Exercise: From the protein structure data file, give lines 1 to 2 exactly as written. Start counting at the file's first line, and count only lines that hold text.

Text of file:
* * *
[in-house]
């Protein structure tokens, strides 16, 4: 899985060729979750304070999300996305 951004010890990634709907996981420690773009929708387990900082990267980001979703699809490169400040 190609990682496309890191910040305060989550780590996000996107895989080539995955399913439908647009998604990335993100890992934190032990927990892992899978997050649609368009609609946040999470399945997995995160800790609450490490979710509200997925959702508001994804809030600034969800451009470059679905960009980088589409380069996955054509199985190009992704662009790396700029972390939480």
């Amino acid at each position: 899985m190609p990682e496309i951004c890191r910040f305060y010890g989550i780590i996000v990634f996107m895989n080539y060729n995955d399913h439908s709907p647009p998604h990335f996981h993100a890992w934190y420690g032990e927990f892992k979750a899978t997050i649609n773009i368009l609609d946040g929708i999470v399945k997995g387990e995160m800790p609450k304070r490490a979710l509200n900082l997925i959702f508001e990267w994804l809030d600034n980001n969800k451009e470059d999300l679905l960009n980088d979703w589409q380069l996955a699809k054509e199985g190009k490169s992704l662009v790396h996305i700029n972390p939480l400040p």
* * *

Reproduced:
[in-house]
């Protein structure tokens, strides 16, 4: 899985060729979750304070999300996305 951004010890990634709907996981420690773009929708387990900082990267980001979703699809490169400040 190609990682496309890191910040305060989550780590996000996107895989080539995955399913439908647009998604990335993100890992934190032990927990892992899978997050649609368009609609946040999470399945997995995160800790609450490490979710509200997925959702508001994804809030600034969800451009470059679905960009980088589409380069996955054509199985190009992704662009790396700029972390939480």